Aerosmith, the biggest-selling heavy rock band in America, have regained a chunk of their catalog from Sony Music, and struck a new deal with Universal Music for their entire recordings range. Are you expecting more of these big catalog deals to play out?

It’s a very interesting situation. The clear winners in that discussion were Aerosmith and their management.

My suspicion is that increasingly when big proven artists sign new distribution or licensing deals with major record companies – on 60%, 70%, 80%, or even 90% [royalty splits in favor of the artists] – we’re then going to see them sell that income stream on to investors.

“It could be a no-brainer for the artist, but it’s going to be highly disruptive for the established players.”

That could mean they get paid twice: first with the advance on a distribution or licensing agreement, then again by selling ownership of the royalties.

It could be a no-brainer for the artists, but it’s going to be highly disruptive for the established players.


How are you positioning BMG to compete in this future where “proven” writers and artists increasingly own their own rights?

The effect of all of these transactions is to turn catalogs into financial instruments. What matters to artists and investors in this situation is effectiveness and efficiency.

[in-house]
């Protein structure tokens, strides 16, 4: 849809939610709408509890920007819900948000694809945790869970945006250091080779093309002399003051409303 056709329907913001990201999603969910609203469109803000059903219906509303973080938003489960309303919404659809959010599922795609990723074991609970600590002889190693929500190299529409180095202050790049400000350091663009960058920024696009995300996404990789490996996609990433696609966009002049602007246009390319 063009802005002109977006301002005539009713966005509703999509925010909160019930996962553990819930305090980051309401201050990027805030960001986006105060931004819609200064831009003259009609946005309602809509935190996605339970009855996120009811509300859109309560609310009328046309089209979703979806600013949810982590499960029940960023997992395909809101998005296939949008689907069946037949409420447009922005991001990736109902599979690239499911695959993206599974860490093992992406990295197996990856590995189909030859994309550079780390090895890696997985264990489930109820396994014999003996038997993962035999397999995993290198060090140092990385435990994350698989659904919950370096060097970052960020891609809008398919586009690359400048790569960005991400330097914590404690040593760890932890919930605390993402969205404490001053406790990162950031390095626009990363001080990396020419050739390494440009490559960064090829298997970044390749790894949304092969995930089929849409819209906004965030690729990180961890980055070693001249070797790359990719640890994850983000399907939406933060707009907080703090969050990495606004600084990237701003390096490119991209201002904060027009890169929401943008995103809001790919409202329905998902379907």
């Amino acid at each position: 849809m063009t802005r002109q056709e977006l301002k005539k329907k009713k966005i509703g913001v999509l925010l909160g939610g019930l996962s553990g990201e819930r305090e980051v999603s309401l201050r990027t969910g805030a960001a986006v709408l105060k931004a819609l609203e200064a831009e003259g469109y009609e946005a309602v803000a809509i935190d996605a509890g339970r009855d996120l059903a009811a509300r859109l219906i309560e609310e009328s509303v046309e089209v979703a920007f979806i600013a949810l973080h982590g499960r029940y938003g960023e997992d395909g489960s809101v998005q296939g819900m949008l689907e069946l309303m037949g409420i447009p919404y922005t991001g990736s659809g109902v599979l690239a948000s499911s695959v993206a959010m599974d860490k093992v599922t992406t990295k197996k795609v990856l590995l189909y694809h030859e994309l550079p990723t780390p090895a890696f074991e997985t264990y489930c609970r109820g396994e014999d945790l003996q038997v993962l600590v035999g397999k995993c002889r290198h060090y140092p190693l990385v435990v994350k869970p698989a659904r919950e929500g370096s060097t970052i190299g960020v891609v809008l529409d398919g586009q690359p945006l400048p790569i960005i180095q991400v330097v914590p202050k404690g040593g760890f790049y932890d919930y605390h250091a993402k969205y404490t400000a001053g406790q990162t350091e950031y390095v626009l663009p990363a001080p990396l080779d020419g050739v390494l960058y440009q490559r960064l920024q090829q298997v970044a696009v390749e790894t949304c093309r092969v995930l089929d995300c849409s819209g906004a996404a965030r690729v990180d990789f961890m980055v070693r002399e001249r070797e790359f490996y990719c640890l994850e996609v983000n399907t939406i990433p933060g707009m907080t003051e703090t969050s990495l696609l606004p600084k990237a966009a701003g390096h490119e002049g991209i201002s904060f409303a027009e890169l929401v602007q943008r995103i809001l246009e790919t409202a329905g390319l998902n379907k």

If you are an investor, you are not going to want to put up with the typical behavior of the music industry: you want to get your money. You don’t want to get trapped in audits that take five years because if you do, that is a pretty big problem for your return.

“What matters to artists and investors in this situation is effectiveness and efficiency.”

When we talk about service and fairness and transparency, that’s obviously an appeal to artists, but in an industry not known for service or fairness or transparency that also has an appeal to investors.

So we’ve tried to position ourselves to say: the music industry can be a pretty ugly business, but here’s a modern alternative. We are frugal enough to be able to run BMG profitably on a very low commission and, no, we won’t forget that you actually own the asset. More and more we will show ourselves to be the honest guy in this mix.